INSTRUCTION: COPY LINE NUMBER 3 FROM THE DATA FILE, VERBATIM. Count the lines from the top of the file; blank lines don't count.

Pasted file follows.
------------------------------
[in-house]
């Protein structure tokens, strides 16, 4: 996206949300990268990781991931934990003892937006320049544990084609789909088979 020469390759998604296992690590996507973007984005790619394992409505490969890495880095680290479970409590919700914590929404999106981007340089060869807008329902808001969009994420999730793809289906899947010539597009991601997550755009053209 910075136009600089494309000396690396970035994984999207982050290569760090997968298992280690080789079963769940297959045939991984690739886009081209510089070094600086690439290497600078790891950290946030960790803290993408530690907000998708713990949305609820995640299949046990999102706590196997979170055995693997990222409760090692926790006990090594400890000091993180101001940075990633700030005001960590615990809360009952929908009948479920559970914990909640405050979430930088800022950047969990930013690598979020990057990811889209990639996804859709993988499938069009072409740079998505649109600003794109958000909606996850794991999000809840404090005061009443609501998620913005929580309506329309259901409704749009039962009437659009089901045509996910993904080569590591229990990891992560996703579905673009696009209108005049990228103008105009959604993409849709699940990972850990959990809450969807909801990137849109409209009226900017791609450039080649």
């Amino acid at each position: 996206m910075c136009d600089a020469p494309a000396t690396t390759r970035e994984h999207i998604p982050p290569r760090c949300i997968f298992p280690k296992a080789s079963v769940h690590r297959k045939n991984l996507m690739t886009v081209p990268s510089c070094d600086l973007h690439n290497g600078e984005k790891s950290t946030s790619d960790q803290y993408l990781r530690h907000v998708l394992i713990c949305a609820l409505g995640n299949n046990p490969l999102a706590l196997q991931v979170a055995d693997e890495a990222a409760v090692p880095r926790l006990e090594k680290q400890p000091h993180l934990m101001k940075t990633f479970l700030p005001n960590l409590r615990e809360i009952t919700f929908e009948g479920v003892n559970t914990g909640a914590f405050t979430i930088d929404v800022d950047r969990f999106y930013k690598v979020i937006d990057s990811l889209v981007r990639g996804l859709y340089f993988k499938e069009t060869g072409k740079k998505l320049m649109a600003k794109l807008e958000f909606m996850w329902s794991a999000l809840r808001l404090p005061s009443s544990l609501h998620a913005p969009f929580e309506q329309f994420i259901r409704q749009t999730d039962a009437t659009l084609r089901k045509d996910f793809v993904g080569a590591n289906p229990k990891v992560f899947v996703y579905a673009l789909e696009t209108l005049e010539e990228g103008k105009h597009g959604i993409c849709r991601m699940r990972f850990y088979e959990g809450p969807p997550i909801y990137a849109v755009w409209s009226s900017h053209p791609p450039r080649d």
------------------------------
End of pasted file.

């Amino acid at each position: 996206m910075c136009d600089a020469p494309a000396t690396t390759r970035e994984h999207i998604p982050p290569r760090c949300i997968f298992p280690k296992a080789s079963v769940h690590r297959k045939n991984l996507m690739t886009v081209p990268s510089c070094d600086l973007h690439n290497g600078e984005k790891s950290t946030s790619d960790q803290y993408l990781r530690h907000v998708l394992i713990c949305a609820l409505g995640n299949n046990p490969l999102a706590l196997q991931v979170a055995d693997e890495a990222a409760v090692p880095r926790l006990e090594k680290q400890p000091h993180l934990m101001k940075t990633f479970l700030p005001n960590l409590r615990e809360i009952t919700f929908e009948g479920v003892n559970t914990g909640a914590f405050t979430i930088d929404v800022d950047r969990f999106y930013k690598v979020i937006d990057s990811l889209v981007r990639g996804l859709y340089f993988k499938e069009t060869g072409k740079k998505l320049m649109a600003k794109l807008e958000f909606m996850w329902s794991a999000l809840r808001l404090p005061s009443s544990l609501h998620a913005p969009f929580e309506q329309f994420i259901r409704q749009t999730d039962a009437t659009l084609r089901k045509d996910f793809v993904g080569a590591n289906p229990k990891v992560f899947v996703y579905a673009l789909e696009t209108l005049e010539e990228g103008k105009h597009g959604i993409c849709r991601m699940r990972f850990y088979e959990g809450p969807p997550i909801y990137a849109v755009w409209s009226s900017h053209p791609p450039r080649d």